Rap is an innately collaborative genre – even the most mundane “solo” material necessitates the contributions of countless producers and studio technicians – and hip hop history is fraught with the sagas of crews of varying merit built around the success of a single act. Loyalty being a similarly vaunted tenet of rap, such crews frequently enjoy the benefits of their affiliation with said success story via promotion, deals, and collaborations they wouldn’t otherwise get, and at times this can lead to criticism of their benefactor. Simply by virtue of being great, legendary acts take constant flak for sharing their gifts with inferior entities. Sure Memph Bleek was never going to approach Hov on the mic, and perhaps there were rappers who could have done more with an album’s worth of Pete Rock beats than Deda Baby Pa, but then again Jay and Pete are such singular talents that virtually any collaborator is going to pale in comparison.
Depending on who you ask, DJ Premier is the best or at least a top three producer in rap history, yet he too has been faulted for maintaining a stable of fairly interchangeable East Coast MCs to grace his beats. For every master with a four-letter stage name ending in “-ru” there are three or four Lil Daps, Smiley the Ghetto Childs, Shiggy Shas, and Blaq Poets – faceless hood reporters who’ve inexplicably been cashing in on Premo beats for the better part of two decades. Big Shug first appeared on Gang Starr records in the early ’90s, but his moment of glory on the “Moment of Truth” posse cut “The Militia” came a long fourteen years ago. The ridiculously-titled “I.M.4-EVA” is his fourth LP since 2005’s “Who’s Hard,” and like its predecessors it features a slew of Premo productions. I hate to fault Premo for his loyalty, but with such a modest level of output it is somewhat disappointing that he still devotes so much to the never-weres of the Gang Starr Foundation.
I want to like Shug. He’s a no-frills Boston MC who knows how to surround himself with good company if nothing else. He manages to rhyme more or less on the beat most of the time and he can remain inconspicuous on a good posse cut. The problem is that he’s like a complete caricature of a mid-’90s gangsta rapper – all posturing and zero reflection or insight. What worked for sixteen bars at a time on posse cuts in ’96 grows insufferable on a full-length in 2012, especially given how poorly his writing is:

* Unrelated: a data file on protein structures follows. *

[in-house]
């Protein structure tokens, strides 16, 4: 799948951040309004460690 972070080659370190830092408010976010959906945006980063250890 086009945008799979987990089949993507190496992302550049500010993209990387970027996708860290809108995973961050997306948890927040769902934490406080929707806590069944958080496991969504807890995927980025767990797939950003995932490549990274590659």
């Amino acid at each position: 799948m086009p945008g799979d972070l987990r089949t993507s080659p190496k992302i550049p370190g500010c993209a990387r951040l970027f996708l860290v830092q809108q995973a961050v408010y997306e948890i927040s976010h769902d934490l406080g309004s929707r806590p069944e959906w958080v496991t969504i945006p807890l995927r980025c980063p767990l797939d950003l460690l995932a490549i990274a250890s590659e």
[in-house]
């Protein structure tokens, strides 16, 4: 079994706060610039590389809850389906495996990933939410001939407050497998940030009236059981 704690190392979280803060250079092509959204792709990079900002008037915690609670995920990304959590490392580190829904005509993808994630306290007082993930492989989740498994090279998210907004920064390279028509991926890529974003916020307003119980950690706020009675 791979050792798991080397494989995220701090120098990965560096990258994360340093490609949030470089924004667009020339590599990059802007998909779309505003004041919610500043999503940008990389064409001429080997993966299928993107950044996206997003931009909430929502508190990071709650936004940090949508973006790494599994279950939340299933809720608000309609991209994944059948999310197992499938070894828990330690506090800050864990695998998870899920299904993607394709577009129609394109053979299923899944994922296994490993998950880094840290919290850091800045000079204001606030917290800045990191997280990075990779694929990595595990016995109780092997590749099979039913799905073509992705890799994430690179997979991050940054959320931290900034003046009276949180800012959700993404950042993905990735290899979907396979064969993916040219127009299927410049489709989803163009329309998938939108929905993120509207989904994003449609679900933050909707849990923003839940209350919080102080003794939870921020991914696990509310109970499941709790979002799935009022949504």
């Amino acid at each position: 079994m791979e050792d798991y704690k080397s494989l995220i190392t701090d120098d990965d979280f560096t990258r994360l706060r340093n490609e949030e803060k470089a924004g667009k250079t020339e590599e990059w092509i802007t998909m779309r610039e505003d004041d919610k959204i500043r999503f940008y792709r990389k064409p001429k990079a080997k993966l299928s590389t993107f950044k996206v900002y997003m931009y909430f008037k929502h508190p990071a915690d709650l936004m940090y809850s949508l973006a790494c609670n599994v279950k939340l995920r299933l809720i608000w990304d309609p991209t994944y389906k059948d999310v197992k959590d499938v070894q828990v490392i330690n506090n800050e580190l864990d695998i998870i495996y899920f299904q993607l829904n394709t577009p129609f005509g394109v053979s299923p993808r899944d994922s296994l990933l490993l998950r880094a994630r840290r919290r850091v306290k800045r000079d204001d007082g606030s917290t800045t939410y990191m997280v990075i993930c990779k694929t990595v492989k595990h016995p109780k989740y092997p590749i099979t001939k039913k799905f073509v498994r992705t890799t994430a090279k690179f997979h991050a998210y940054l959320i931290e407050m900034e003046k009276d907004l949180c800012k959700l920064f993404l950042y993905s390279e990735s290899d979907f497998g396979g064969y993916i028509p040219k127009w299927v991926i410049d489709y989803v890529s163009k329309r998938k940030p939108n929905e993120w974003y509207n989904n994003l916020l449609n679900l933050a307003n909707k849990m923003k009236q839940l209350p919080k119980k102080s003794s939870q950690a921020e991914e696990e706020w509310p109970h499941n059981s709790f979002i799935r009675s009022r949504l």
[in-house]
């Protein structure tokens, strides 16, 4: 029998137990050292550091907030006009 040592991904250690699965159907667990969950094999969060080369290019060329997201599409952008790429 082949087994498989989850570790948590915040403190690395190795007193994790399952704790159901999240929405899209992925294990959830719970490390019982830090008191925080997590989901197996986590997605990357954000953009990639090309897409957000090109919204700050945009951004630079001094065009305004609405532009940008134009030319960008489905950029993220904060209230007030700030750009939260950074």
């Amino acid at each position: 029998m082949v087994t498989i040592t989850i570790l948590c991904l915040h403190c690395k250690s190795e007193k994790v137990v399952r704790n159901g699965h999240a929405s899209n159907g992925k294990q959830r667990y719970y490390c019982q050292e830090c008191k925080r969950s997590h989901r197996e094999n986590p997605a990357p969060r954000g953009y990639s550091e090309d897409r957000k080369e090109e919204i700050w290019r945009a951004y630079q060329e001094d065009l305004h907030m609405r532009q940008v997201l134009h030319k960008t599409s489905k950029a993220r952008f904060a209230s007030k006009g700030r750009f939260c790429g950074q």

“Dear Kerry, when your moms was pregnant, I was overjoyed
Hopin’ she was pregnant with a boy
When the ultrasound confirmed the thought that I had
Here we go again, two times dad
I was happy from the line of scrimmage
Hopefully you would be a boy, in my spittin’ image
September seventeenth was the day
You came out healthy and a-okay
I bought you baseballs, footballs, basketballs
Hopin’ that you’d be over six feet tall
So you could have a shot at the NFL
And if not you would grow to be a great man
Understand, your moms, I couldn’t live wit’ her
But I couldn’t live without you
So we spent time a lot, chip off the old block
And I’m so proud to be your pops
Even though your moms brought court back in my life
I still wouldn’t think twice, and I love you”
Sure the rhyme schemes are elementary and the writing is laughably bad, but at least he has his priorities in order. Shug continues his inadvisable practice of singing his own hooks on “I.M.4-EVA,” on which he also carries a bizarre obsession with people with bad breath, ruminating on halitosis on multiple tracks. The hooks are bad and you’ll be hard pressed to find so much as a lick of substance on any of the eighteen tracks.
Most of Premo’s beats here could be accurately described as “autopilot Preme,” boasting the same wistful whirling violins and dusty keyboards that he’s been duplicating since the last Gang Starr record. They still carry the singular magic of a Premier beat, but anyone looking for the brilliance of his “Moment of Truth” or “Livin’ Proof” material need look elsewhere. Premo disciple Kid Called Quest contributes five tracks, and Fizzy Womack also lends multiple productions. “Hardbody” is a solid if solidly unmemorable posse cut with Fat Joe and M.O.P., and the energetic “For the Real” features Termanology, Slaine, Reks, and Singapore Kane. Unfortunately, that leaves sixteen tracks for Shug to fill by himself. “Spit Six” boasts the tired concept of using a number to direct each line, and the Guru dedication “We Miss You” seems trite, lending no insight into his relationship with the fallen great. As for “Blue Collar,” “Big Fly Homie,” “War in the Club,” and “My Kids,” well, they’re pretty self-explanatory. The remainder of tracks consists of Shug touting a longevity that if not undeserved is highly unlikely, and he makes sure to hit every cliché he can along the way: rhyming “Osama” with “Obama,” spitting game at clubs, you name it.
Premo’s nothing if not loyal, and like it or not Big Shug has at least a bit part in one of the rap canon’s greatest legacies. That said, labeling him limited is putting it nicely and “I.M.4-EVA” is another album as appropriately forgettable as the rapper himself. Even with an array of solid beats from sought-after producers Shug can’t shake the mediocrity that’s been his plight since “Hard to Earn.”